Liquid Tension Experiment – LTE3 Review

Mister Michael Portnoy has been busy this year. Along with his two-album, three-disc,1 and a bajillion second-long album, he’s back with a couple of his Dream Theater cronies (John Petrucci and Jordan Rudess). Though the new Transatlantic behemoth didn’t excite me, the new Liquid Tension Experiment release did. Believe it or not, it’s been roughly twenty-two years since the band’s last full-length. I know that LTE isn’t for everyone but it’s hard to deny the impressive instrumentation. Bringing acclaimed bassist Tony Levin on board took a potential this-is-just-DreamTheater-without-James-LaBrie outfit, and made it mostly original. Sure, you can’t take the DT out of John Petrucci but, even then, it’s nice to hear the instruments without LaBrie’s voice. The 1998 debut is actually an exciting instrumental album, opening with the awesome back-to-back-to-back trio “Paradigm Shift,” “Osmosis,” and “Kindred Spirits.” The exciting part is that LTE3 keeps a lot of the debut’s energy, and avoids the staleness of LTE2. I know, I know… that’s an unpopular opinion, but it’s true.

Like LTE1, this new release kicks off with the same urgency. Opener “Hypersonic” is exactly as its name suggests. “Paradigm Shift” might still be a better song, but this new opener is tons of fun. It’s a good feeling, and the same one I had when I first heard the debut. Closer “Key to the Imagination” is equally as rounded. It showcases the heavy guitars, fretboard frenzies, classic Dream Theater melodies, and key/guitar solo work. But the song closest to DT-without-LaBrie is middle-child “The Passage of Time.” It’s an up-and-down number that throws piano sections off the crushing combination of Petrucci and Portnoy. It’s an awesome piece that alternately ascends and descends with each passing minute before the atmosphere builds to a mighty climax.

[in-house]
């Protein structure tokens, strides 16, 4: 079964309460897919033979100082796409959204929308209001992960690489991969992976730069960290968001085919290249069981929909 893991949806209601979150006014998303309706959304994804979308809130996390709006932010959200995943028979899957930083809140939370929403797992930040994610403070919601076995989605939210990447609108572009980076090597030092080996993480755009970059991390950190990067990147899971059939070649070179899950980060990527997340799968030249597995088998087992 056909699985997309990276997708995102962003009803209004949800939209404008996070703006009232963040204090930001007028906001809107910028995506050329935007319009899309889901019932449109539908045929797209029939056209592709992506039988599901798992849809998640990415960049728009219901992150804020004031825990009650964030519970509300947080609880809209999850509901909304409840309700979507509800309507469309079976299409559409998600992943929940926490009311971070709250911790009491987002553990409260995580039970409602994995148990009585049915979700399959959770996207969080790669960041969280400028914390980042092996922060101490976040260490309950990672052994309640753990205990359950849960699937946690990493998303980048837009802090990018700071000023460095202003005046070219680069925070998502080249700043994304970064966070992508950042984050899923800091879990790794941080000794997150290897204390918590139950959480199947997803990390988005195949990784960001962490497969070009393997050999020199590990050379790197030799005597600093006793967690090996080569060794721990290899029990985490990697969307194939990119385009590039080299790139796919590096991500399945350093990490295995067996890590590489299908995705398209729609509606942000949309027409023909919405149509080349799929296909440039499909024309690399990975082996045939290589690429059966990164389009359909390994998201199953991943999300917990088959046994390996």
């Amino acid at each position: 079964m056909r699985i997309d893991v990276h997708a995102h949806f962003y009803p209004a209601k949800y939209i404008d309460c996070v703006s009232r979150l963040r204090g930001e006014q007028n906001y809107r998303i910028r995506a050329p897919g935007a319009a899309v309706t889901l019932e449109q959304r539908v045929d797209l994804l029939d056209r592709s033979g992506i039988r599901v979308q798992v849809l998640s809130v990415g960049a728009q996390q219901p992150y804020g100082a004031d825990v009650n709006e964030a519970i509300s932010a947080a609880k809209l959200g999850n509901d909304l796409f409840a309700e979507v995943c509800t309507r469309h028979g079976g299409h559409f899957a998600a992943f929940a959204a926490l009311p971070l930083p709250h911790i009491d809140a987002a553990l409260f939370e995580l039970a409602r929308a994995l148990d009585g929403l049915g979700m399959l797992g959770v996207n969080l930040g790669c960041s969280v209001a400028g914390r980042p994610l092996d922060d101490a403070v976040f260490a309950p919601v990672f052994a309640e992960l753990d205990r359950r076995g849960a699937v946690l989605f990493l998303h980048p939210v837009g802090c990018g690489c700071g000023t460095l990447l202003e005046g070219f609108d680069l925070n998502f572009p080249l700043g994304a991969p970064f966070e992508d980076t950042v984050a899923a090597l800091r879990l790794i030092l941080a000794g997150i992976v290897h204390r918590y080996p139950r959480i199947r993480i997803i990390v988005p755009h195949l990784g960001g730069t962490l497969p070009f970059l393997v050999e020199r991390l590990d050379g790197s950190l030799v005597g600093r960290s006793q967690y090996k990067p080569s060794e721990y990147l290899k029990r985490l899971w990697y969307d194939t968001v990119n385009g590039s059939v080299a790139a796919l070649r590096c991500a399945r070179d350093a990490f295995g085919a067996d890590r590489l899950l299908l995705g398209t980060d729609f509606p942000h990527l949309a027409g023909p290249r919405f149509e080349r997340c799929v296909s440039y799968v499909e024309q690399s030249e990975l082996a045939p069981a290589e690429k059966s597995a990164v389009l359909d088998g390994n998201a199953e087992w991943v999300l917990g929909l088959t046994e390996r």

But, the album isn’t without its slower moments and straight-up improvisations. Of the slower tracks, the calming “Shades of Hope” is the best. While “Liquid Evolution” is an interesting, reverberating ’80s movie soundtrack, “Shades of Hope” is a clever combination of a DT Black Clouds & Silver Linings ballad and the piano-led section of Eric Clapton‘s “Layla.” It’s a gentle, beautiful intermission piece. But as far as show-off moments go, the improvisational “Chris & Kevin’s Amazing Odyssey” takes the cake. As a Part II to the debut’s uninspiring “Chris & Kevin’s Excellent Adventure,” this new number has a bit more substance. It’s also where Levin gets his time to shine. I wouldn’t say it’s an actual song, but it has far more structure than its Part I counterpart.

That said, the highlight of the entire album is the band’s rendition of George Gershwin‘s “Rhapsody in Blue.” As far as I can tell, they’ve been performing this song live since 2009. And, for good reason, it stuck. With a single guitarist, bassist, drummer, and keyboardist, the result is epic and phenomenal. You can search the interwebz for a variety of performances of the song. Some start with Levin on bass, and other times, he’s playing his Chapman stick. For this official studio recording, the band gets going together. Petrucci’s clever work with those unmistakable leads is the highlight of the piece. But there’s so much to digest in this one song, I’ve listened to its thirteen-minute length on repeat.

Again, I know many people disagree, but LTE2 was not the swan song the band deserved. The things it lacked were many of the same things that made the debut great. But, with some of the DT turmoil set aside, the Petrucci/Portnoy/Rudess trio finally came together to release something I’m happy with if this is to be their last. All three come together better than they did on the last couple of Dream Theater releases featuring Portnoy. And to drag Levin back into the mix makes it that much sweeter. The band picks up right where they left off, and that’s rather impressive. There’s a good amount of DT riffs on this new record, but it’s nice to hear Petrucci and Portnoy back together. Yeah, Mikey has had a big year. But it’s not because of Transatlantic. It’s because of LTE3.

Rating: 3.5/5.0
DR: 9 | Format Reviewed: 320 kb/s mp3
Label: InsideOut Music
Websites: liquidtensionexperiment.bandcamp.com2 |
Releases Worldwide: April 16th, 2021

Show 2 footnotes

  1. Actually, I think the release of the ultimate addition makes it three albums and four discs, but who’s counting?
  2. Just the previous material. Also the worst fucking page header ever.
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